Opinion is divided on whether or not CEOs should take on role of chairman, our poll finds
Our poll out today in conjunction with the ICSA: The Governance Institute, finds that just one in seven organisations polled (14%) think that their CEO should go on to become their organisation’s chairman. Over half (52%) are against it, with a further third (34%) sitting on the fence.
Whilst the majority of responses were opposed to chief executives taking on the role of chairman, except as an interim solution, certain circumstances were highlighted as warranting such a position, such as:
- Death/casual vacancy
- To ensure continuity
- The candidate, the needs of the business and the candidate pool at the time of the vacancy
- When they are a visionary but wish to take a step back from day to day management
- If the organisation was in a situation of significant change or crisis and the board took the decision that it was in the best interests of the organisation for the CEO to become chairman
- Exceptional circumstances in which investors wanted the CEO to become chairman or such a move was vital to the ongoing success of the business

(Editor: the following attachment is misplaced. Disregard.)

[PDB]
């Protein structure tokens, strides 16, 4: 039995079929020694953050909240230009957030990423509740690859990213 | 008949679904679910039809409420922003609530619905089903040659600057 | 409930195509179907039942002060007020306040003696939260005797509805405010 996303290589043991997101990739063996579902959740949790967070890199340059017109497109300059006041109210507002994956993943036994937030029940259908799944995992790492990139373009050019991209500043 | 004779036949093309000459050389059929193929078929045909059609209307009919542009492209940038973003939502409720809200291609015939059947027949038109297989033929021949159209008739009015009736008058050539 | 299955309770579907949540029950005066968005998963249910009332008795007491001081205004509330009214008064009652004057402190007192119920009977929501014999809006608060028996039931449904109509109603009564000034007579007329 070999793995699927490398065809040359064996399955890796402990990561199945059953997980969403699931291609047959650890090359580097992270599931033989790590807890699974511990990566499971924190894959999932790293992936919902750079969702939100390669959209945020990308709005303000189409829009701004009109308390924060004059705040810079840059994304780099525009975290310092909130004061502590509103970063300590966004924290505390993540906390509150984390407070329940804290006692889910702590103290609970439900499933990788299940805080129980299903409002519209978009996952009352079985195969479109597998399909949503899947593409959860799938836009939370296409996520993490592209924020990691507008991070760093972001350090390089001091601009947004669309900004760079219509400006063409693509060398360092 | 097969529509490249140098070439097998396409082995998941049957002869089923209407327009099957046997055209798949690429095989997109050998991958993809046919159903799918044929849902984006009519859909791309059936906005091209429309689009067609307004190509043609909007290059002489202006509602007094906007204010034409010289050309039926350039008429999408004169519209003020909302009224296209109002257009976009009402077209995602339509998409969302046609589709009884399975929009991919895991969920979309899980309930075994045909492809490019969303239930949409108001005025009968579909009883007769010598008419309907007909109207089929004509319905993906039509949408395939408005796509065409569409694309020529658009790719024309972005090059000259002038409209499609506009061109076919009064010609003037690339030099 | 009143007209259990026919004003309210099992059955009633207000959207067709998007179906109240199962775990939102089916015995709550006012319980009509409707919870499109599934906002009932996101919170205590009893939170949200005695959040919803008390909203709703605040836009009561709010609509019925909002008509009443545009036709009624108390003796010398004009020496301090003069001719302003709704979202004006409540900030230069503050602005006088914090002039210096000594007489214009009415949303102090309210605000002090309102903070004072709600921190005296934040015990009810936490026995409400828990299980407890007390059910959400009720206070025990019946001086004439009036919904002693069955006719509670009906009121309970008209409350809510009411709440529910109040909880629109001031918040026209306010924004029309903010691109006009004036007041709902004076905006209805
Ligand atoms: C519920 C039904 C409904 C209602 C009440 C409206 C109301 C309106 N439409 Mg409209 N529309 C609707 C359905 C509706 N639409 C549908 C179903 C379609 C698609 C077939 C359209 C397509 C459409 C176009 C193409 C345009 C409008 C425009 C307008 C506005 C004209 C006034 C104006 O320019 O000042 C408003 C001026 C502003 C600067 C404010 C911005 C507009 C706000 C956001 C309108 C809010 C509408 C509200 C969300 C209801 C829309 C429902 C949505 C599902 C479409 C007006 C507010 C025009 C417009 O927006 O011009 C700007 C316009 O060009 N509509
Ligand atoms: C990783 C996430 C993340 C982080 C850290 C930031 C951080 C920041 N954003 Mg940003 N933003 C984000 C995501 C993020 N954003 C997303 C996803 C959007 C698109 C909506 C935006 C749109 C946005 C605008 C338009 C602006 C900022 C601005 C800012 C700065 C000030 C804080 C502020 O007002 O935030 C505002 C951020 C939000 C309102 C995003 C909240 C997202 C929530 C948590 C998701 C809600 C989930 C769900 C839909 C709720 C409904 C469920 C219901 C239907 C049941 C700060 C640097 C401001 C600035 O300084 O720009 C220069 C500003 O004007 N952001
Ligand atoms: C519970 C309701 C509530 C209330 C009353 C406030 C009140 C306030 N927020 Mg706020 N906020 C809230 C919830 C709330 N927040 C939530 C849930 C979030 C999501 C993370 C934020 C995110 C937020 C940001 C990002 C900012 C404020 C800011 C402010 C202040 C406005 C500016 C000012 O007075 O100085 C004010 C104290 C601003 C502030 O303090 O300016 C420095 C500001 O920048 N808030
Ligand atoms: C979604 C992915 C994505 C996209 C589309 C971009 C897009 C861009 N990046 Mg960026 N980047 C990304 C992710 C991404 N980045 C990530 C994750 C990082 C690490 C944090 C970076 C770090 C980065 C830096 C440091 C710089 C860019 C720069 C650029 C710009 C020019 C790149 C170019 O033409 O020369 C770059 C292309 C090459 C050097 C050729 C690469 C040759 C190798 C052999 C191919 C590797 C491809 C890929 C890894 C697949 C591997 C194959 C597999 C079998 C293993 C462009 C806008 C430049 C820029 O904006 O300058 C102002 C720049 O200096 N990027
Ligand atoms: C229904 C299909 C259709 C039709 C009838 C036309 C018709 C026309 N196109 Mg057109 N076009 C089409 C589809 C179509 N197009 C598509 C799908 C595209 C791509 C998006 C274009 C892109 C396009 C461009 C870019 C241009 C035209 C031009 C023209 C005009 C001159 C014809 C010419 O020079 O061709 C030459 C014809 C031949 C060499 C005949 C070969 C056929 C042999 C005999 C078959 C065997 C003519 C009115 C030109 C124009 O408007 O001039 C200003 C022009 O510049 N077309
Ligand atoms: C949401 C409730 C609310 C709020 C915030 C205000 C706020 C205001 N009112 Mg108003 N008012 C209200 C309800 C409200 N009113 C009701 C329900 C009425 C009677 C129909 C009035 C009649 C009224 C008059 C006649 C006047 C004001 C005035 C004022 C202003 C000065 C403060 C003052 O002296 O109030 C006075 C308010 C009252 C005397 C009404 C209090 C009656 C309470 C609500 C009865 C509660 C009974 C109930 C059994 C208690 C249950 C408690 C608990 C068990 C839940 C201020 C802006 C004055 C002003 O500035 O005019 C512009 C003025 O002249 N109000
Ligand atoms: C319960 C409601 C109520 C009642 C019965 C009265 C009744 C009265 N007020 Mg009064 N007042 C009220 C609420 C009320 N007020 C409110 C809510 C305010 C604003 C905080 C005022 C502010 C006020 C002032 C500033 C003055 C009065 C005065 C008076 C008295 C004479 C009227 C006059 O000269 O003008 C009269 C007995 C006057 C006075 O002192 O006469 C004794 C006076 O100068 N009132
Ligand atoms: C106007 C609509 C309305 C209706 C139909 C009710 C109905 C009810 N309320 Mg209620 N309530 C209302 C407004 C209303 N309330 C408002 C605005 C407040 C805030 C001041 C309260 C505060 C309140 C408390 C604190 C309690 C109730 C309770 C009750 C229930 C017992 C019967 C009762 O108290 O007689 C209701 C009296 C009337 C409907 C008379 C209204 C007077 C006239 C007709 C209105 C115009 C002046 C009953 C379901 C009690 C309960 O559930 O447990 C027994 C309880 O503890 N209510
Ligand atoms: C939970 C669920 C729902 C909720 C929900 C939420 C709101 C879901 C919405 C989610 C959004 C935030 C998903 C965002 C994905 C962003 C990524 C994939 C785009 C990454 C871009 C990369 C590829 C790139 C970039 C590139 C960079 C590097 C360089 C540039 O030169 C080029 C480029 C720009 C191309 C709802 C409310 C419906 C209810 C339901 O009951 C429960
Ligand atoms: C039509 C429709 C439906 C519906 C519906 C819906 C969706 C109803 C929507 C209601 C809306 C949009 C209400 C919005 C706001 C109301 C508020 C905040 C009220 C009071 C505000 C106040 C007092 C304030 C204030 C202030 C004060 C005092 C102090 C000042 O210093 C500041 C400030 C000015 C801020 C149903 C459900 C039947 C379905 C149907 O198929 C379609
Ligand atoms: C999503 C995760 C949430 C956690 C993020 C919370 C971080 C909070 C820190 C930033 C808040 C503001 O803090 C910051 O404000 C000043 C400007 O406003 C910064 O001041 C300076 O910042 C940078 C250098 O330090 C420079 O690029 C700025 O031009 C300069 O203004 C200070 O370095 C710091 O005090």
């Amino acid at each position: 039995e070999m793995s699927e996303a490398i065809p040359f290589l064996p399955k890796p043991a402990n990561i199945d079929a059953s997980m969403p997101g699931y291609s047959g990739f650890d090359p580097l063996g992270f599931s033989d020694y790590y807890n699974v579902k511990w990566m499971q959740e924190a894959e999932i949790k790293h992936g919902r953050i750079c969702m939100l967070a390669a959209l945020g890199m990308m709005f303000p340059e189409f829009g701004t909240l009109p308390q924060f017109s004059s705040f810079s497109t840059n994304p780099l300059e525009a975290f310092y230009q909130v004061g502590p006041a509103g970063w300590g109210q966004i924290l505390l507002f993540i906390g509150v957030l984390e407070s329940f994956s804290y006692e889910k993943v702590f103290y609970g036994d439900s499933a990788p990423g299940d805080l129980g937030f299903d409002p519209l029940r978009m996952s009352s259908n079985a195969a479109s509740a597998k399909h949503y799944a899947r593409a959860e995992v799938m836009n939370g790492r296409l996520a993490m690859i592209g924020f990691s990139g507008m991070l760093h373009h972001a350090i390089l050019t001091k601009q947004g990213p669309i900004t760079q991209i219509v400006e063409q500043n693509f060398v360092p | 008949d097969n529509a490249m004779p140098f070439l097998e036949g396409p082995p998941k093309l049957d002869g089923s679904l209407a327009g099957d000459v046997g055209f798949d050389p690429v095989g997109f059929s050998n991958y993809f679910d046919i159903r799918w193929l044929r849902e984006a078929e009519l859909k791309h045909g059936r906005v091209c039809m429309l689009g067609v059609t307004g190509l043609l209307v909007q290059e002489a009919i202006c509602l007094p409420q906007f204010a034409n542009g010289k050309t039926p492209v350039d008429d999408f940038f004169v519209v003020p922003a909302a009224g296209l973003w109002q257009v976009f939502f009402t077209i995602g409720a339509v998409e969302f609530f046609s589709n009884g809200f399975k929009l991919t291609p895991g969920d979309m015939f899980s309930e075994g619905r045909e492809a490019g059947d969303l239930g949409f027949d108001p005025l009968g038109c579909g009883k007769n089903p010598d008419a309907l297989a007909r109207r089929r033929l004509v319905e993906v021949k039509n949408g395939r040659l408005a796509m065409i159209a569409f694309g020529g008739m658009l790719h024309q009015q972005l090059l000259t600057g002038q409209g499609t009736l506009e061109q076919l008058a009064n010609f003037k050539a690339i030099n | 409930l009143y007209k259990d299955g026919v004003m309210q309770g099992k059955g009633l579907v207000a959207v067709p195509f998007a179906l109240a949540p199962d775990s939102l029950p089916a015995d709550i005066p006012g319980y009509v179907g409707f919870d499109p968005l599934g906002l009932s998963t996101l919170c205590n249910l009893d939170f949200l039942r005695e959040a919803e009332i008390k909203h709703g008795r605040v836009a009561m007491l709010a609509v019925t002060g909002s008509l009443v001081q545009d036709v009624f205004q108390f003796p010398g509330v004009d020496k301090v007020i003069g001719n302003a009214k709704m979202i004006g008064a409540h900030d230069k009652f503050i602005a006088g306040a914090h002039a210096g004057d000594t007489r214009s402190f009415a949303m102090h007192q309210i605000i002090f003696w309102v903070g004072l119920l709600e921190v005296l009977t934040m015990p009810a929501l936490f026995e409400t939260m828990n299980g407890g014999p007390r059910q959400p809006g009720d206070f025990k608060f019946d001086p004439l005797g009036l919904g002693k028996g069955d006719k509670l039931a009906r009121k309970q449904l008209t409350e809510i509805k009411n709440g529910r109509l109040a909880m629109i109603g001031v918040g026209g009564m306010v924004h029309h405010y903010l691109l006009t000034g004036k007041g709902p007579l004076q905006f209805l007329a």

- In small private companies, where knowledge of the business is fundamental or family style businesses.
Potential dangers highlighted comprise too much knowledge limiting independence and the extent to which the former CEO’s ongoing presence as chairman might hinder any efforts by the incoming CEO to effect cultural or strategic change.
‘It is clear from the responses that most people would prefer to see a period of time elapse before a chief executive take up the chairman’s role,’ says Peter Swabey, Policy and Research Director at ICSA: The Governance Institute. ‘This seems sensible given that a chairman is expected to bring a certain level of independence to the role and switching from an executive mindset to more of a stewardship role is unlikely to happen overnight. Different skill sets are required for each role, but good governance and having proper checks and balances in place to ensure independence should help to avoid problems in those unusual situations where it is the appropriate response.’